Figure 3 Simplified scheme of T cell differentiation and maturation. Progenitor T cells neither express CD4 nor CD8. T cells that respond to class I MHC molecules turn into CD8+ T cells, while T cells that interact with class II MHC molecules grow into CD4+ cells. These mature T cells then migrate from the thymus into the blood and to secondary lymphoid organs. In response to antigen and antigen presenting cells and in the presence of specific cytokines naïve CD4+ T cells further differentiate into distinct effector and regulatory subsets that mediate various pro-inflammatory or anti-inflammatory responses. They all contribute to the outcome of immune reactions. For details see text. TGF-β, transforming growth factor-β.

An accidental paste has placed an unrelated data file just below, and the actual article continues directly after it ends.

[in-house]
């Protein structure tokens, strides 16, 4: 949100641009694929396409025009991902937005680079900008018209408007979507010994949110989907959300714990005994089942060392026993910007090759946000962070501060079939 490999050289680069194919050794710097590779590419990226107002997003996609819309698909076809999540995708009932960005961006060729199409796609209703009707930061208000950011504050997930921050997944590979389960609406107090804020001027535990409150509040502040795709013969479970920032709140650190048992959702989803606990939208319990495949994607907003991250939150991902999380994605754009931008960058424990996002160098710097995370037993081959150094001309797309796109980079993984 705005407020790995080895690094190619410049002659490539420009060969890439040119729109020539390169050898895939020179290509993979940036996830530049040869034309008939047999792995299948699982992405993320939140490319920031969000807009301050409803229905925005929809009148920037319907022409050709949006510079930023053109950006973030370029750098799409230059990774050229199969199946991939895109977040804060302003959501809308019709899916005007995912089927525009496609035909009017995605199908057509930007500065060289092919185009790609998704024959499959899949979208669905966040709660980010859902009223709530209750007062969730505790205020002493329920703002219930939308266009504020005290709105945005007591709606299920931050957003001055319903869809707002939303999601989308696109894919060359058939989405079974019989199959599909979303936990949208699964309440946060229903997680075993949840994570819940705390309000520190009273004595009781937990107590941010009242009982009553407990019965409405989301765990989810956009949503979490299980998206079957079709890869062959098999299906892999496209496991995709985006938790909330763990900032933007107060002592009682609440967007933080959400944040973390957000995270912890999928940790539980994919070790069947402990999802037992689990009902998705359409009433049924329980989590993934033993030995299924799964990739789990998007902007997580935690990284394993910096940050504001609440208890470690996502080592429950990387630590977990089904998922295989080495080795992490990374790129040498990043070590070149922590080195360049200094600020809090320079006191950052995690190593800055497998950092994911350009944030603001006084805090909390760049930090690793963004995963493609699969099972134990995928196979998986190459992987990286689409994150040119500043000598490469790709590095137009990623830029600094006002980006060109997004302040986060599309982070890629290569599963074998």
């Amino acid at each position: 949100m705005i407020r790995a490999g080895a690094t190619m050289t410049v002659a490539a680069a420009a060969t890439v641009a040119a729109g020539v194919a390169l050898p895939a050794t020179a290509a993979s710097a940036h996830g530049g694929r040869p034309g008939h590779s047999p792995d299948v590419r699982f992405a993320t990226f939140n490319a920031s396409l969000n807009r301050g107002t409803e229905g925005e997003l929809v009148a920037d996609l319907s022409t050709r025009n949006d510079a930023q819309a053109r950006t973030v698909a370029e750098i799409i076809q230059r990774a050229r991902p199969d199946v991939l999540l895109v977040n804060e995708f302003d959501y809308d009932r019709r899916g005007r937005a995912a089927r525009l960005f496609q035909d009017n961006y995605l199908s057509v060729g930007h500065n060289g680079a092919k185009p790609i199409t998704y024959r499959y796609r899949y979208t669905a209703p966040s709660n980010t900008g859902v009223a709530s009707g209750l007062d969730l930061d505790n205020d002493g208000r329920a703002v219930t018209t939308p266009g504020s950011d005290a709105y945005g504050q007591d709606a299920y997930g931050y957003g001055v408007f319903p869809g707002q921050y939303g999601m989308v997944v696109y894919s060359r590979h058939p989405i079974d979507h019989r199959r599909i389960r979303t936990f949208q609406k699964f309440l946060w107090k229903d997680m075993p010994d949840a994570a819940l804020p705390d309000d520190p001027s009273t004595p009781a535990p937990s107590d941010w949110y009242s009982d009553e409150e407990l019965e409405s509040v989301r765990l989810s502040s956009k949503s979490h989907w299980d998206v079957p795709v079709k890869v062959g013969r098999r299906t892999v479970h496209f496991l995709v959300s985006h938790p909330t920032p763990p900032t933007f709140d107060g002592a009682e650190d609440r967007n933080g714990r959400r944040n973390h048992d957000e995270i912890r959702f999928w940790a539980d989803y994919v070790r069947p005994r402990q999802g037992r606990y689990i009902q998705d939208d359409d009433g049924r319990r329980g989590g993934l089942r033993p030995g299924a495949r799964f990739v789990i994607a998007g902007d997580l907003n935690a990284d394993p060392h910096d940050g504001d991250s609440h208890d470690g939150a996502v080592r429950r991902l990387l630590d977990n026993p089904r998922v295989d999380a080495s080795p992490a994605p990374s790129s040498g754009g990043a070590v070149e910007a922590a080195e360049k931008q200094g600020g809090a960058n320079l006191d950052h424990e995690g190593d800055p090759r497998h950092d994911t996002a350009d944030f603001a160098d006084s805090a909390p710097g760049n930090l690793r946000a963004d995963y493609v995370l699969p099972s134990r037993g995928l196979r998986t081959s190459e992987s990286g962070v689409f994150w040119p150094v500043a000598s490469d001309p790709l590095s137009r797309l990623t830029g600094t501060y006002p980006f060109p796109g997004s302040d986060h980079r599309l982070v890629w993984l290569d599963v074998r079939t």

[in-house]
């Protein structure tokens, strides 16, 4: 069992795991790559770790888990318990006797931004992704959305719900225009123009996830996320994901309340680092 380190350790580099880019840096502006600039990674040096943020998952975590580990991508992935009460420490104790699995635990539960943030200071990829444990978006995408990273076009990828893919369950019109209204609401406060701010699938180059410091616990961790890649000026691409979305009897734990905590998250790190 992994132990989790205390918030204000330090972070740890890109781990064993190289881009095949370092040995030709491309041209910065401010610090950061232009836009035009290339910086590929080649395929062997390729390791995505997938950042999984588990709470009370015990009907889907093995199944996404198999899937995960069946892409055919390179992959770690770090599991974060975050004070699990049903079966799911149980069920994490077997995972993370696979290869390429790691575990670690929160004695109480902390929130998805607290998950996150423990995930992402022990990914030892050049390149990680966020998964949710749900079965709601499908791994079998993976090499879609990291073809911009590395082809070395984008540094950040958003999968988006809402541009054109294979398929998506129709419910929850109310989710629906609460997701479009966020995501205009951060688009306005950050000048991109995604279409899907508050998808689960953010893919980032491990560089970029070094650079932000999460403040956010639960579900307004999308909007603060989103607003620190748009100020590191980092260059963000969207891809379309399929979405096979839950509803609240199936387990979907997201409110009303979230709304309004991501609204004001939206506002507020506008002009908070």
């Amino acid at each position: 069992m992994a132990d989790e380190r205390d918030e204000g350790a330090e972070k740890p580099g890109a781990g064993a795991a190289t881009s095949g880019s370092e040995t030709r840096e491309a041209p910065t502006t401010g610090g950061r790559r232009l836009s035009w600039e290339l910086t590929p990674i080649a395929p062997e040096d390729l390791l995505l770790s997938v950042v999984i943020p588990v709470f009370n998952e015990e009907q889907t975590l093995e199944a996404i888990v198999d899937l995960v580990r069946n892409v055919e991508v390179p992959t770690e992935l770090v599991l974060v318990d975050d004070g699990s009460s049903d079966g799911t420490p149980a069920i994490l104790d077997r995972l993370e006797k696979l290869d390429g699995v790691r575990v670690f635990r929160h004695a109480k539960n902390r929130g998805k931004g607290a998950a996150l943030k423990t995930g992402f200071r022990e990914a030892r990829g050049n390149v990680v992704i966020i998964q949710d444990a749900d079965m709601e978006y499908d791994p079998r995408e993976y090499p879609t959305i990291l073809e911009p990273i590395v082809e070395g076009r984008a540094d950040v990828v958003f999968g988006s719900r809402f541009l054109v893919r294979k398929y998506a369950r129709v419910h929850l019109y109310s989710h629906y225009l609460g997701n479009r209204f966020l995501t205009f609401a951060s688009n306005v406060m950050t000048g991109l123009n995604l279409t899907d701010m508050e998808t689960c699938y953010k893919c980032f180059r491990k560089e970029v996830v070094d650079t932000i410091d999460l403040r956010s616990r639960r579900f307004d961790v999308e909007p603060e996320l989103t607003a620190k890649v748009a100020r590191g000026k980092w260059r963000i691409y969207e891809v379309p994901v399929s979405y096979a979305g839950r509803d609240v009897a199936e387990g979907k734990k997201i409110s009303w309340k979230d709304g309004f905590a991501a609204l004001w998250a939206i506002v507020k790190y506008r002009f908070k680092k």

Th17 cells play an important role in immune responses to extracellular bacteria and in inflammations associated with autoimmune reactions (44). Together with IL-6 or IL-21, TGF-β induces the development of Th17 cells, which express the retinoic acid receptor (RAR)-related orphan receptor γ isoform t (RORγt) and produce IL-17, IL-17F, and IL-22 (46). But in vivo also IL-23 in conjunction with IL-21 and TGF-β is necessary to cause Th17 cell differentiation via participation of RORγt and the TF STAT3 resulting in IL-17 production (47). Additionally, it has been reported that based on their cytokine production Th17 cells can also promote the proliferation on B cells in vitro and unleash the production of antibodies combined with class switching in vivo (48). The importance of TGF-β for Th17 cell development could be demonstrated by employing mice with T cells unable to respond to TGF-β. These mice were deficient in Th17 cells and did not show evidence of experimental autoimmune encephalomyelitis (49). On the other hand it was demonstrated that T cells exposed to both TGF-β and IL-6 did not develop the pro-inflammatory phenotype, even though the IL-17 production was augmented. Since the anti-inflammatory cytokine IL-10 was produced by these cells at the same time, the occurrence of pathogenic effects was prevented (50). Despite the fundamental role of TGF-β in Th17 differentiation the contribution of Smad proteins to signaling has not been proved beyond doubt yet: to the contrary, it was established that the absence of Smad2 and Smad3 in T cells did not alter the induction of RORγt by TGF-β (51) and that a Smad4 deficiency in naive Th cells did not affect the number of generated Th17 cells upon stimulation with TGF-β (52).